Why Human Resources Professionals Need to Know Employment Law

Why Human Resources Professionals Need to Know Employment Law

Why Human Resources Professionals Need to Know Employment Law

Human Resources professionals may not specialize in Employment Law like an employment lawyer, however they are expected to be very knowledgeable in this area. HR professionals must be well-versed in many different employment laws, in order to be effective and compliant when dealing with employees. Many HR functions are governed by the law and include: employee relations, recruitment, compensation, benefits management, occupational health and safety, and policy development. An effective HR professional will look through an ‘employment law lens’ and take a proactive approach to retaining a dedicated, engaged workforce, mitigating risk, maintaining compliance, and recommending and implementing HR best practices. A solid understanding of employment law for an effective HR Professional is especially crucial in the areas identified below.

Knowledge and Expertise

Employment laws are constantly changing. Successful HR professionals stay up-to-date on current laws to ensure policies that are implemented in your organization are compliant with the law. They also continuously expand their expertise and knowledge by participating in HR associations, networking with other HR professionals, attending HR/Employment Law seminars and reading trade publications. By staying abreast of employment regulations, HR professionals can help your organization mitigate employment-related risks. A successful HR professional will also be confident in advising your organization when it is necessary to consult an employment lawyer. MaxPeople’s seasoned HR Professionals often consult with and learn from our in-house employment lawyers from Rodney Employment Law to ensure our clients are compliant with the law.

Employment Policies and Procedures

The Employee Handbook is one of the most essential documents for your organization. HR professionals have the important task of ensuring the employee handbook is kept up to date and compliant with current legislation. Handbooks set expectations around performance, behaviour and organizational culture for managers and employees. It also provides a clear set of rules and guidelines that can be reviewed during employee onboarding and serve as a point of reference should a dispute occur.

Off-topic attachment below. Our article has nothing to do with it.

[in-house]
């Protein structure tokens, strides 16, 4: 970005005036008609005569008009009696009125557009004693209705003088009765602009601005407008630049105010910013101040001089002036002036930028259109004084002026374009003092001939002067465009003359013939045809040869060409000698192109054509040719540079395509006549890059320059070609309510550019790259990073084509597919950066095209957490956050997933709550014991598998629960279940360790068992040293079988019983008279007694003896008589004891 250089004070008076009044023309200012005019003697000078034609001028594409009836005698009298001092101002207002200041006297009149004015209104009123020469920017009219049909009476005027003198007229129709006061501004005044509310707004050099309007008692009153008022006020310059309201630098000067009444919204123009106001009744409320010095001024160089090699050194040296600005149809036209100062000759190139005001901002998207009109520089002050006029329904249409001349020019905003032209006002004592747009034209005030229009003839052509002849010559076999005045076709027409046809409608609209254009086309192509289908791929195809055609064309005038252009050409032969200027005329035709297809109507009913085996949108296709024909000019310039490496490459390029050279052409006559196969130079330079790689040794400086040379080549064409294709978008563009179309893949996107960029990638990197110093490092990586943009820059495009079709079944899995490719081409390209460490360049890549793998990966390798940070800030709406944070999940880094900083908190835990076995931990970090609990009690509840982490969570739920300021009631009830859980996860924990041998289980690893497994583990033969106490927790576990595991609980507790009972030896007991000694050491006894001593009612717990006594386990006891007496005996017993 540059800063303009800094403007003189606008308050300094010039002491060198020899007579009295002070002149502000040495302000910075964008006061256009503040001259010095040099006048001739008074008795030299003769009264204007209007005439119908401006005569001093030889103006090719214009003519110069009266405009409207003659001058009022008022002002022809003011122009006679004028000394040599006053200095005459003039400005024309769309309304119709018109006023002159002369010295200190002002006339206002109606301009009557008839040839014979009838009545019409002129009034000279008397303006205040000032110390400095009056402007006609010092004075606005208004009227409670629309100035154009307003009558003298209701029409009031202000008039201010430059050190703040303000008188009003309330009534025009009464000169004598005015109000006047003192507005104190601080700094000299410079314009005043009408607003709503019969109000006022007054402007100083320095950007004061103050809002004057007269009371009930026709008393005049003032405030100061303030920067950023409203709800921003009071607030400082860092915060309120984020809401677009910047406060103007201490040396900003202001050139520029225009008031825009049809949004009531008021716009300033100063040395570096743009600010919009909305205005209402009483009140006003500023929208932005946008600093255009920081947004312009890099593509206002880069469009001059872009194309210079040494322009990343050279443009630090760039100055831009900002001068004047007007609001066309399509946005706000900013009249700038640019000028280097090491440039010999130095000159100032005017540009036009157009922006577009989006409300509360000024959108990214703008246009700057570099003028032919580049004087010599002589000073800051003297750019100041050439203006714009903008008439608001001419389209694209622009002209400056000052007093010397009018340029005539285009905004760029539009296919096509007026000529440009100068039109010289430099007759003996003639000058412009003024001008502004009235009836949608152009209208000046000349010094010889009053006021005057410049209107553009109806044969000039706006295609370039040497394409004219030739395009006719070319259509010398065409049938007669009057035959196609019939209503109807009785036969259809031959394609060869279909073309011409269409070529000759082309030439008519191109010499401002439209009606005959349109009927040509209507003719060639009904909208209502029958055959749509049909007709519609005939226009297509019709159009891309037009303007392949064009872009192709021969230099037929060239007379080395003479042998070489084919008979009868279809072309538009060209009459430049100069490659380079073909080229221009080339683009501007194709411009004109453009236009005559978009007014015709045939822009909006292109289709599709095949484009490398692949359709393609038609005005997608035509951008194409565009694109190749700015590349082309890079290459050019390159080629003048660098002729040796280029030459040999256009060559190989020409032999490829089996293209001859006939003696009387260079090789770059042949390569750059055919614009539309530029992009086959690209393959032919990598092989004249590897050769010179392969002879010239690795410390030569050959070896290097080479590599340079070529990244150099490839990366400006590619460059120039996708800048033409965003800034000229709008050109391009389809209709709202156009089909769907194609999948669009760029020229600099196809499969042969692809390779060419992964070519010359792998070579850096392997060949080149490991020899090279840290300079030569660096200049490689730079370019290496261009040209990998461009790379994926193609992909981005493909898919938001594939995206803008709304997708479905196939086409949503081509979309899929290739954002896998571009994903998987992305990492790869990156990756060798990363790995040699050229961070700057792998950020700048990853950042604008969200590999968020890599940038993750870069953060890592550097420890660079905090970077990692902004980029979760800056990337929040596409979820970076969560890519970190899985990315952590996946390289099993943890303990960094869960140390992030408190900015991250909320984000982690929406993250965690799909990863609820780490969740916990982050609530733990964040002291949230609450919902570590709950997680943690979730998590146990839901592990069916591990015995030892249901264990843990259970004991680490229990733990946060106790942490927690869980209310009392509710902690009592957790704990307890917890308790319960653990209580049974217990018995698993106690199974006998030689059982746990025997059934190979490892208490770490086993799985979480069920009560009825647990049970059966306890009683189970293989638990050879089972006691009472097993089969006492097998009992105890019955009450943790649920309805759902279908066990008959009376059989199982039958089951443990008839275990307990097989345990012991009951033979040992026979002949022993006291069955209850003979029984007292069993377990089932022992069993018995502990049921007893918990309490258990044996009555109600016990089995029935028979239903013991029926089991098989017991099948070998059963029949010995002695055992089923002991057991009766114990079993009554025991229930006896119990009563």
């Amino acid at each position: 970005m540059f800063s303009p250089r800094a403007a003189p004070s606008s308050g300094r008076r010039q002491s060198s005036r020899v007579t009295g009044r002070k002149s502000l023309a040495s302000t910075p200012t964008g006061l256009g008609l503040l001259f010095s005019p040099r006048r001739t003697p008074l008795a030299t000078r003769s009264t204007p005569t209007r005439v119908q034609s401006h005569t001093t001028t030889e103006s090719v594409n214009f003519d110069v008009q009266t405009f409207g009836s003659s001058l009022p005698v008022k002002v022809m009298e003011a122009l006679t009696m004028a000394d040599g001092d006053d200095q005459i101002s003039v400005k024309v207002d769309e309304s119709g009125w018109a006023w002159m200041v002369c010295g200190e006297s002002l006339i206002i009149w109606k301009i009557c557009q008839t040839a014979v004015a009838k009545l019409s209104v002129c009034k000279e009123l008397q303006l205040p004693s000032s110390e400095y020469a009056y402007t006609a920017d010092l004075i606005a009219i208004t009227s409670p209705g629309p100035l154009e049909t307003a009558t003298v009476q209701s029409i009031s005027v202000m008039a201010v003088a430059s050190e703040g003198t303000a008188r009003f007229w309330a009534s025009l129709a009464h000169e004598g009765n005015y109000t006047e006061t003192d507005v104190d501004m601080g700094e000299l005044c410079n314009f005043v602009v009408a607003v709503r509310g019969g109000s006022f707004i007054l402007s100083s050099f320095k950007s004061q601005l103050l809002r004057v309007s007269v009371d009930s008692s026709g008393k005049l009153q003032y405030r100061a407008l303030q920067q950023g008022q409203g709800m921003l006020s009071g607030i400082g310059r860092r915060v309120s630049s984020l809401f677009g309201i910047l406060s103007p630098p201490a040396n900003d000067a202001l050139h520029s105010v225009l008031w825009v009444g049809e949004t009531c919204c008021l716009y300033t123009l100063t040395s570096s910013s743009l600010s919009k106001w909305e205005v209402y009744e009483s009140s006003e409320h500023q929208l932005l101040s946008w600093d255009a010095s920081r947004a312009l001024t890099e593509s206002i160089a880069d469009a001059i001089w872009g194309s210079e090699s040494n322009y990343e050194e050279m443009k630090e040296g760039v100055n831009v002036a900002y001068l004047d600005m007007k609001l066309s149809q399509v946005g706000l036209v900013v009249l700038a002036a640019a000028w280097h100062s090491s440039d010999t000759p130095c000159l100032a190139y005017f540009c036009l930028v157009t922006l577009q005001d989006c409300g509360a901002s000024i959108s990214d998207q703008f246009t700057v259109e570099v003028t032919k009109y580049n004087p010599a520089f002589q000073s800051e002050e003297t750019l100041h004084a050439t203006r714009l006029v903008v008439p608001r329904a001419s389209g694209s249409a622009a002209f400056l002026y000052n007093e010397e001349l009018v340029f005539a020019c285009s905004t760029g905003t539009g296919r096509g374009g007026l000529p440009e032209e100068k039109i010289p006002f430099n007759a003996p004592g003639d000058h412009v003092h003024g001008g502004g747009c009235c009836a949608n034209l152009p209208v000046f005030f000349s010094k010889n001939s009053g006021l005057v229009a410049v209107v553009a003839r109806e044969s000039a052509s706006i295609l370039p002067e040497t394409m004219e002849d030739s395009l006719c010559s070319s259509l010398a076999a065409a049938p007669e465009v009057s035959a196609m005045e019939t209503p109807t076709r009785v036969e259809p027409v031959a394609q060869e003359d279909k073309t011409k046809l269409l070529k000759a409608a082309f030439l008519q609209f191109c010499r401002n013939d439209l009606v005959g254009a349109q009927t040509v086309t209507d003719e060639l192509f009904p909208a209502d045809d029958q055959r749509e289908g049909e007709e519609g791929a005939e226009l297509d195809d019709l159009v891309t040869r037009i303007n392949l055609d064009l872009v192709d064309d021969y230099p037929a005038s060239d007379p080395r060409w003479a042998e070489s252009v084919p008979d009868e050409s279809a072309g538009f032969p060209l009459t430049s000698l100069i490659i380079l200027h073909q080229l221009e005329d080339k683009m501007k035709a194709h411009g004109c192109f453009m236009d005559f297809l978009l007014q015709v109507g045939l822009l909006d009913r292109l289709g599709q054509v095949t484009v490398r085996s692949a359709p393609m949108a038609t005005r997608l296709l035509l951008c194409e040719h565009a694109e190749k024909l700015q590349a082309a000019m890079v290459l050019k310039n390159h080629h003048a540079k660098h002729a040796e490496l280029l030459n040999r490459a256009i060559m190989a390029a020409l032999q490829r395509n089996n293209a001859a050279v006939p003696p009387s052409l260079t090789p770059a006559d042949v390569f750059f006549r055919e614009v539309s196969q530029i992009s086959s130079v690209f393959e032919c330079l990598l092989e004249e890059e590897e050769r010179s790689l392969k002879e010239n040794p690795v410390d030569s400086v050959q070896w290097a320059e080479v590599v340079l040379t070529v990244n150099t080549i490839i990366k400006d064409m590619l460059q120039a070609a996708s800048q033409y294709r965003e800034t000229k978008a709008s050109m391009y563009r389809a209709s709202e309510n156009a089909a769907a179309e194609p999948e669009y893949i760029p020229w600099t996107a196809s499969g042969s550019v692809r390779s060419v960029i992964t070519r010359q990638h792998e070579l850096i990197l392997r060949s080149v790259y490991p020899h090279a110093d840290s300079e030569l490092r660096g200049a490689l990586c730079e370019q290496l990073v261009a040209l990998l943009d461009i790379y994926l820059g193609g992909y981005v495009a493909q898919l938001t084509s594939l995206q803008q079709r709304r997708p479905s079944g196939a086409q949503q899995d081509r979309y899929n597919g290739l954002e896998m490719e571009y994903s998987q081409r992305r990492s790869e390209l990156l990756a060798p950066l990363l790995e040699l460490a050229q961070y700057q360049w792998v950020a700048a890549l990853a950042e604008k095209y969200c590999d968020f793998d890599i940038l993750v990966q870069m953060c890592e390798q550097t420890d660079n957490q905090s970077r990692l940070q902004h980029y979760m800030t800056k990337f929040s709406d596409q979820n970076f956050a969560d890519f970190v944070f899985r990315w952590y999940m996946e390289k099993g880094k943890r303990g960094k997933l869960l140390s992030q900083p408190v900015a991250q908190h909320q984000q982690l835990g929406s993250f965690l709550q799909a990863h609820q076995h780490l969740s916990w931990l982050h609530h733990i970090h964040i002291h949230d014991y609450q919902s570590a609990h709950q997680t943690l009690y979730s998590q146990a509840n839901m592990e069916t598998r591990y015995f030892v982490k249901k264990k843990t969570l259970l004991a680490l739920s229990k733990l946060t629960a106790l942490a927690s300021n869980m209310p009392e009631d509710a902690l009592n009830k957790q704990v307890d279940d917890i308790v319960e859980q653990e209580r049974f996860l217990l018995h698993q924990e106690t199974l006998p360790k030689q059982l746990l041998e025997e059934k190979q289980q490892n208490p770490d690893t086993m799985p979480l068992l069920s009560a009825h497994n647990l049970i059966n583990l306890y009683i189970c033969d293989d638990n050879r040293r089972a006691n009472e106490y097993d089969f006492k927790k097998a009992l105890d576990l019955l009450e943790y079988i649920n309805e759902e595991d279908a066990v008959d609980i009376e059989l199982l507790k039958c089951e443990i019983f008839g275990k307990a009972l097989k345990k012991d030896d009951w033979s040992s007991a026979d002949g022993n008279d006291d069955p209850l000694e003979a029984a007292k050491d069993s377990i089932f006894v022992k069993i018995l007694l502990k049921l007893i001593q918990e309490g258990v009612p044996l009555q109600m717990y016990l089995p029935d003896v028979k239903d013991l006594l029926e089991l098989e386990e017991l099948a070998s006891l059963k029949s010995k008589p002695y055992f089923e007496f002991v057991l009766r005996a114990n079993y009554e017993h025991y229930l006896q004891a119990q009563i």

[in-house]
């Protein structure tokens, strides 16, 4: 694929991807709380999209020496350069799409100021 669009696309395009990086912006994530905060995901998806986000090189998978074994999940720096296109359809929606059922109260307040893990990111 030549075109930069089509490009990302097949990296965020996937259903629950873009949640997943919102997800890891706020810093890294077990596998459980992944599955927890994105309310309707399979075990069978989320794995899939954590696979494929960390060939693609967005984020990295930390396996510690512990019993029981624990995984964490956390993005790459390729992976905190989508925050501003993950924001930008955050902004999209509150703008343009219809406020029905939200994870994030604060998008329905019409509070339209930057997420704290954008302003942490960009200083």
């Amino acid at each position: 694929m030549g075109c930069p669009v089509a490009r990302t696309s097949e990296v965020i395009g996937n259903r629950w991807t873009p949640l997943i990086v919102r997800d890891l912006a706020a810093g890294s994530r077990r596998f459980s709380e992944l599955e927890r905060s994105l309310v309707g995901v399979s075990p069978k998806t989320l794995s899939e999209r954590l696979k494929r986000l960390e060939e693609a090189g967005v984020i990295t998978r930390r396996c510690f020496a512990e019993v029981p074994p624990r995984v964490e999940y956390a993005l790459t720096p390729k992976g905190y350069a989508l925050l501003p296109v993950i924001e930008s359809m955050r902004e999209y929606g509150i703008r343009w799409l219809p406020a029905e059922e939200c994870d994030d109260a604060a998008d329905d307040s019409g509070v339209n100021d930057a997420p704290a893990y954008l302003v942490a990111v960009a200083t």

Risk Management

Not complying with employment laws could result in significant financial risks for your organization. It is vital for HR Professionals to conduct scheduled audits to prevent legal liabilities. This involves periodically auditing your organization’s HR policies, practices, employment agreements, tools and programs to ensure they are in compliance with your company’s values and beliefs, as well as the law.

Training and Education

One of the many jobs of Human Resources professionals is providing training to employees and management of company policies and guidelines. It is essential to review your employee handbook with your managers to ensure they understand their responsibility to uphold expected standards and be role models for other employees. It is important to note that a greater responsibility is placed on employees in a managerial position within an organization. Employees must be trained so that they are educated and aware of expected behaviors. It is also important to provide updates to your employee handbook, and provide periodic retraining to all employees on important issues, such as sexual harassment.

Healthy and Safe Workplace

HR Professionals have to be educated on Human Rights issues and Occupational Health and Safety regulations. Many compliance issues are often the result of employers not meeting basic principles relating to creating a safe and healthy workplace for employees. This includes regulations relating to workplace discrimination, accommodating disabilities and harassment. Some provinces also have accessibility stand-alone laws, such as the Accessibility for Ontarians with Disabilities (AODA) and the Manitoba Accessibility Act

Trustworthy and Ethical

All HR professionals must have a strong sense of ethics. HR should take an active role in eliminating bias and providing equal opportunities. From dealing with private, personal information to ensuring the organization’s needs are met, HR professionals have a duty to act ethically.

Employment Law governs all aspects of human resources management. Successful HR professionals must be very well-versed in Employment Law to ensure their organization is performing its due diligence to be compliant. Maybe it’s time to proactively assess where your organization falls on the HR compliance spectrum? Reach out to MaxPeople to speak with one of our HR professionals or employment lawyers to ensure your organization is setup for success.